SINGAPORE - The man who co-founded socio-political website The Real Singapore (TRS) admitted on Friday (June 24) to deliberately sowing discord between Singaporeans and foreigners through a series of online articles.
Yang Kaiheng, 27, pleaded guilty to six counts of sedition on the ninth day of his trial.
Two other charges, one of sedition and another of failing to produce financial statements on the website's advertising revenue to the police, will be taken into consideration during sentencing.
District Judge Chay Yuen Fatt adjourned the hearing to next Tuesday (June 28) for both sides to make submissions on sentencing.
Yang and his wife, 23-year-old Ai Takagi, were charged for publishing a series of six inflammatory articles and a Facebook update that were posted online between Oct 13, 2013 and Feb 4, 2015.
These articles included one which falsely claimed a Filipino family had complained about the noise during a Thaipusam procession last year that led to a scuffle between the police and some participants of the procession.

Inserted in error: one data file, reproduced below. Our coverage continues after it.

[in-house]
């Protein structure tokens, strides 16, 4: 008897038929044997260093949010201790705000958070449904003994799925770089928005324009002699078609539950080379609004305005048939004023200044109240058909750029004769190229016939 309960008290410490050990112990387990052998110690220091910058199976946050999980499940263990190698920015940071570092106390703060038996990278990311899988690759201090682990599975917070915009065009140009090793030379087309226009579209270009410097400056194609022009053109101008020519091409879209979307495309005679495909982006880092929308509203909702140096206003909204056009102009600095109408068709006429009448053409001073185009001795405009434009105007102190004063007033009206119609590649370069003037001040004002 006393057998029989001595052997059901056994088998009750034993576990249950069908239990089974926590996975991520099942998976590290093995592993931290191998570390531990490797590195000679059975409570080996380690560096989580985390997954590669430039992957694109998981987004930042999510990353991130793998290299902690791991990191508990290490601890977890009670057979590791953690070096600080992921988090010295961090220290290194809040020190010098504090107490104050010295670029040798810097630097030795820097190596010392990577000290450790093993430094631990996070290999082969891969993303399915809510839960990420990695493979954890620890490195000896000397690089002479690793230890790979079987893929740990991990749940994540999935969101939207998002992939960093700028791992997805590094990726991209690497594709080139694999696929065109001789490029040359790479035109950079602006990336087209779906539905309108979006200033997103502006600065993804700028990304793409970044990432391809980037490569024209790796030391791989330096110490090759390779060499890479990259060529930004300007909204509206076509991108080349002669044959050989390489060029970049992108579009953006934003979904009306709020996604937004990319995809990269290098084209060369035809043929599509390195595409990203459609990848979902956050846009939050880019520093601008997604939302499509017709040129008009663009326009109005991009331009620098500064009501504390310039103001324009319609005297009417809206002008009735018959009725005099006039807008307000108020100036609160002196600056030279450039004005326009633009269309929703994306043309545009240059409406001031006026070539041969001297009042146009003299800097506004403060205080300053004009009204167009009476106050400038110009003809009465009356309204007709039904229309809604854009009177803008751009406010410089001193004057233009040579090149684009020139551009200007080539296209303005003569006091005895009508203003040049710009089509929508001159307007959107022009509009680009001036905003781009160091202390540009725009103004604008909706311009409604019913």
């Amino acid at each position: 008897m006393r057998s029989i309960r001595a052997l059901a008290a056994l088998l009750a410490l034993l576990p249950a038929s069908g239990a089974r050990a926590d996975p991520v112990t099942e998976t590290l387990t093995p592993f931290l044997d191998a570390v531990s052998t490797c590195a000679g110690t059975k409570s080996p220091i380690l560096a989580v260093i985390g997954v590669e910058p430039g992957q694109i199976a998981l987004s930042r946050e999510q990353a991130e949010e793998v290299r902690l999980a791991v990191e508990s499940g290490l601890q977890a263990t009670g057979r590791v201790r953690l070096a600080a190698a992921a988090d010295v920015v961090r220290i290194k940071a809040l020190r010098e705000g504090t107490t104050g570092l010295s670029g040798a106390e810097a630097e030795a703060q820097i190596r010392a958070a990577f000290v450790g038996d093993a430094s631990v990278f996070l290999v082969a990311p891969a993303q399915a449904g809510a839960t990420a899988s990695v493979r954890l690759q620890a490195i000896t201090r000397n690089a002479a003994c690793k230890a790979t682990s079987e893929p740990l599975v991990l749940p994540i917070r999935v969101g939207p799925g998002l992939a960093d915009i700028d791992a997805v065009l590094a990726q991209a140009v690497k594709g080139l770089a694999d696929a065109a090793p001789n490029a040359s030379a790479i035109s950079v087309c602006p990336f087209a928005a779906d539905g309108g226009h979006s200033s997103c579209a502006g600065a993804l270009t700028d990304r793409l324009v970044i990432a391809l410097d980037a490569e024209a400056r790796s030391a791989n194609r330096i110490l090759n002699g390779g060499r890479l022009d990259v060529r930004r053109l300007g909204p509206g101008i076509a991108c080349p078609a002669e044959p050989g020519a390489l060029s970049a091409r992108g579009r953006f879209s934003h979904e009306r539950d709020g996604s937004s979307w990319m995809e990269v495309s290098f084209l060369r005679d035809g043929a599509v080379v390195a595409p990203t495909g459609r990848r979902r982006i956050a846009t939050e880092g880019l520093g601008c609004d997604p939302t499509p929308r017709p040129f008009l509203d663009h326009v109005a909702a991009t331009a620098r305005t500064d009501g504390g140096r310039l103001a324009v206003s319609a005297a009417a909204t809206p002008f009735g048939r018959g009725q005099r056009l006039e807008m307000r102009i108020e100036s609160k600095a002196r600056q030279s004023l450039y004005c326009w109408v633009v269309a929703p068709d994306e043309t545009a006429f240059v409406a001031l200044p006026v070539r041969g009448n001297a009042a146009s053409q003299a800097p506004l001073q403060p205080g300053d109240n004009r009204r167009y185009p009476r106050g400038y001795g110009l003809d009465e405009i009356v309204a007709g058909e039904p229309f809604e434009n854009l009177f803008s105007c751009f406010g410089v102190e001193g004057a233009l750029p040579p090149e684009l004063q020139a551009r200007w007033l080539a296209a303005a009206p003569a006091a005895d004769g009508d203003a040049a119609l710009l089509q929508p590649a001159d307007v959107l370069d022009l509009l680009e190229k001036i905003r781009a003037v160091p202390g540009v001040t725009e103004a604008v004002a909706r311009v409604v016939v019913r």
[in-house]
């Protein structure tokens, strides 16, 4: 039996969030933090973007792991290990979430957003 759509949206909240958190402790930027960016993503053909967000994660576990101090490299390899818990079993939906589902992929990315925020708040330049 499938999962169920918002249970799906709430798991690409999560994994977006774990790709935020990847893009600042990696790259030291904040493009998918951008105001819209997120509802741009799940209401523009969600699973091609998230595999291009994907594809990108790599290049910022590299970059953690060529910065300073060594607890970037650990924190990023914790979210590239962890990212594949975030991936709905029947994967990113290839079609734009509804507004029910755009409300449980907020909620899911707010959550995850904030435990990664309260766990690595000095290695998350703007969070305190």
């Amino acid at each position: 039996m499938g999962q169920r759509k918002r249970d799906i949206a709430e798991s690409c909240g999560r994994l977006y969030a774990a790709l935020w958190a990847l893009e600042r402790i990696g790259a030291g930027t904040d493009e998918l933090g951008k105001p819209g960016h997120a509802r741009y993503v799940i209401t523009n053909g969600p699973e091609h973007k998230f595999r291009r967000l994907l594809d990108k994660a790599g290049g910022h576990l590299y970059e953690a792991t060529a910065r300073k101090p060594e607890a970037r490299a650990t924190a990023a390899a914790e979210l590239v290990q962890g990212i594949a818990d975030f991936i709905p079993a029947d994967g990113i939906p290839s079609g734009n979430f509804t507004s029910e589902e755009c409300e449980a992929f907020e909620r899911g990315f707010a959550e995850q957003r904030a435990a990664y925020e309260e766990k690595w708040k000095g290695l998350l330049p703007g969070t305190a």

They were to have faced a joint trial, but Takagi pleaded guilty at the start and was sentenced to 10 months in jail. She began her jail term in April.
During the first seven days of his trial in March and April, Yang had insisted that his involvement in TRS was only "fleeting" and lasted for only one month in 2012.
After that, he helped out only on an "ad hoc" basis and was not involved in the daily management of the website, he said.
But he admitted to lying in court after the prosecution pointed out inconsistencies in his testimony.
For instance, Yang had claimed he had set up a Facebook page with Takagi to criticise MP Tin Pei Ling during the May 2011 General Election. However, this was shown in court to be untrue as the couple met only in September 2011, four months after the election.
The second part of his trial was to have started on Wednesday (June 22)this week and six days had been set aside for the hearings.
But in an unexpected turn of events, Yang told the court on Wednesday he would plead guilty.
The maximum punishment under the Sedition Act is a $5,000 fine and three years' jail on each charge.